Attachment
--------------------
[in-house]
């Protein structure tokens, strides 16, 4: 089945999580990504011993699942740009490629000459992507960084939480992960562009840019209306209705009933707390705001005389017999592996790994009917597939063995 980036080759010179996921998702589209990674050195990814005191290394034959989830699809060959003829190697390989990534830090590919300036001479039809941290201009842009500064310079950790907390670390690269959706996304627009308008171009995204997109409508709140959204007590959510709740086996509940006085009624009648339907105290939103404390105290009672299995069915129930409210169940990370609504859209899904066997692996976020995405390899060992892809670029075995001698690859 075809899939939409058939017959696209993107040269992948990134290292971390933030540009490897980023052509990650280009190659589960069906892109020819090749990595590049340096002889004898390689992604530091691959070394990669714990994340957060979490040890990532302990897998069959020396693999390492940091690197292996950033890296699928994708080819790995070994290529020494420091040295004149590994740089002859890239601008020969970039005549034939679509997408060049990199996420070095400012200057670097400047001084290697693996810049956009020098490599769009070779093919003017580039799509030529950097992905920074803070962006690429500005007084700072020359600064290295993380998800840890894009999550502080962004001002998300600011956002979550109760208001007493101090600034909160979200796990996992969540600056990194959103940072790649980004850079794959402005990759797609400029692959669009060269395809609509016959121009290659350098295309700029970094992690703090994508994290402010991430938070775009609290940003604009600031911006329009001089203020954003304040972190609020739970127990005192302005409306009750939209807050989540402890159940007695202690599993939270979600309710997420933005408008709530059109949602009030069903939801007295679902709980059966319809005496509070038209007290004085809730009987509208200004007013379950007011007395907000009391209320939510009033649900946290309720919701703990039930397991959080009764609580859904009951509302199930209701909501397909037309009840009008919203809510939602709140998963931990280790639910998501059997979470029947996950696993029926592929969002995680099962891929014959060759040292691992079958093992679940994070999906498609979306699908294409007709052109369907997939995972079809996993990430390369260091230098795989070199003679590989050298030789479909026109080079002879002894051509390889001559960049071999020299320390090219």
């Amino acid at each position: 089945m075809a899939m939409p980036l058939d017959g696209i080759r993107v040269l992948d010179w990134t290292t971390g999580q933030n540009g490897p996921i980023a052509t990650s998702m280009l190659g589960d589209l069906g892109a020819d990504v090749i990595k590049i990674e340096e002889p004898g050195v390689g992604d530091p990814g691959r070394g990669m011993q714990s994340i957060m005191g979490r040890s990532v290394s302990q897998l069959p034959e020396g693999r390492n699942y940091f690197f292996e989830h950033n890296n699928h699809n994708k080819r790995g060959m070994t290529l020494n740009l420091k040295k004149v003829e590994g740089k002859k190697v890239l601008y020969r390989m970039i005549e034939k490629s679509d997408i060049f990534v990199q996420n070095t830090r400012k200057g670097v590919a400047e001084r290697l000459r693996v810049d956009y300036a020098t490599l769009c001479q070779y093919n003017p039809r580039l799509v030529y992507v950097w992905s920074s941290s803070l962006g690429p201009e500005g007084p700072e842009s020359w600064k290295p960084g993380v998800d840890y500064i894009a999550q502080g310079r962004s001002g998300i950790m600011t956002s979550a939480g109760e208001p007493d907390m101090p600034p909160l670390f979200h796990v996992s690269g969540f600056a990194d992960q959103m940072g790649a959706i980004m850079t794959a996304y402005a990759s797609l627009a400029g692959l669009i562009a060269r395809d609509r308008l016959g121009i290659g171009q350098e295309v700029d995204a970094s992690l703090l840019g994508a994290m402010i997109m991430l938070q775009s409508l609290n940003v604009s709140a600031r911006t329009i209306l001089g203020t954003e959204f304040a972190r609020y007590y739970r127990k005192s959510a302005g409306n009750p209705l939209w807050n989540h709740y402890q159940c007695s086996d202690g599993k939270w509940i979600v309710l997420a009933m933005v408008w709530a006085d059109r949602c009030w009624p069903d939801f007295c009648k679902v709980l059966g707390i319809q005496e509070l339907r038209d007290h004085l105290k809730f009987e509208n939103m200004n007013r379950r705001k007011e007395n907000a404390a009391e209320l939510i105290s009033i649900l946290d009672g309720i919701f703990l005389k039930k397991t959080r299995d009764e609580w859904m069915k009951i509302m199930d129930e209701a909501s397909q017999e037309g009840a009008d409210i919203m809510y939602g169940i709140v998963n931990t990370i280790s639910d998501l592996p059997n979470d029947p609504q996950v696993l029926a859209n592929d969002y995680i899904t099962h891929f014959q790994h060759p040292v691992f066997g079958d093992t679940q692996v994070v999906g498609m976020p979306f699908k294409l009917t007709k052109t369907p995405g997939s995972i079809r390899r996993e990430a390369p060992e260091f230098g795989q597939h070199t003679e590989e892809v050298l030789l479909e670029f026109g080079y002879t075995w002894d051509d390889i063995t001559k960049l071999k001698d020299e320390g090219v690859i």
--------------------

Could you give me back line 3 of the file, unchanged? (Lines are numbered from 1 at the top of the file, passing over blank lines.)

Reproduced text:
């Amino acid at each position: 089945m075809a899939m939409p980036l058939d017959g696209i080759r993107v040269l992948d010179w990134t290292t971390g999580q933030n540009g490897p996921i980023a052509t990650s998702m280009l190659g589960d589209l069906g892109a020819d990504v090749i990595k590049i990674e340096e002889p004898g050195v390689g992604d530091p990814g691959r070394g990669m011993q714990s994340i957060m005191g979490r040890s990532v290394s302990q897998l069959p034959e020396g693999r390492n699942y940091f690197f292996e989830h950033n890296n699928h699809n994708k080819r790995g060959m070994t290529l020494n740009l420091k040295k004149v003829e590994g740089k002859k190697v890239l601008y020969r390989m970039i005549e034939k490629s679509d997408i060049f990534v990199q996420n070095t830090r400012k200057g670097v590919a400047e001084r290697l000459r693996v810049d956009y300036a020098t490599l769009c001479q070779y093919n003017p039809r580039l799509v030529y992507v950097w992905s920074s941290s803070l962006g690429p201009e500005g007084p700072e842009s020359w600064k290295p960084g993380v998800d840890y500064i894009a999550q502080g310079r962004s001002g998300i950790m600011t956002s979550a939480g109760e208001p007493d907390m101090p600034p909160l670390f979200h796990v996992s690269g969540f600056a990194d992960q959103m940072g790649a959706i980004m850079t794959a996304y402005a990759s797609l627009a400029g692959l669009i562009a060269r395809d609509r308008l016959g121009i290659g171009q350098e295309v700029d995204a970094s992690l703090l840019g994508a994290m402010i997109m991430l938070q775009s409508l609290n940003v604009s709140a600031r911006t329009i209306l001089g203020t954003e959204f304040a972190r609020y007590y739970r127990k005192s959510a302005g409306n009750p209705l939209w807050n989540h709740y402890q159940c007695s086996d202690g599993k939270w509940i979600v309710l997420a009933m933005v408008w709530a006085d059109r949602c009030w009624p069903d939801f007295c009648k679902v709980l059966g707390i319809q005496e509070l339907r038209d007290h004085l105290k809730f009987e509208n939103m200004n007013r379950r705001k007011e007395n907000a404390a009391e209320l939510i105290s009033i649900l946290d009672g309720i919701f703990l005389k039930k397991t959080r299995d009764e609580w859904m069915k009951i509302m199930d129930e209701a909501s397909q017999e037309g009840a009008d409210i919203m809510y939602g169940i709140v998963n931990t990370i280790s639910d998501l592996p059997n979470d029947p609504q996950v696993l029926a859209n592929d969002y995680i899904t099962h891929f014959q790994h060759p040292v691992f066997g079958d093992t679940q692996v994070v999906g498609m976020p979306f699908k294409l009917t007709k052109t369907p995405g997939s995972i079809r390899r996993e990430a390369p060992e260091f230098g795989q597939h070199t003679e590989e892809v050298l030789l479909e670029f026109g080079y002879t075995w002894d051509d390889i063995t001559k960049l071999k001698d020299e320390g090219v690859i």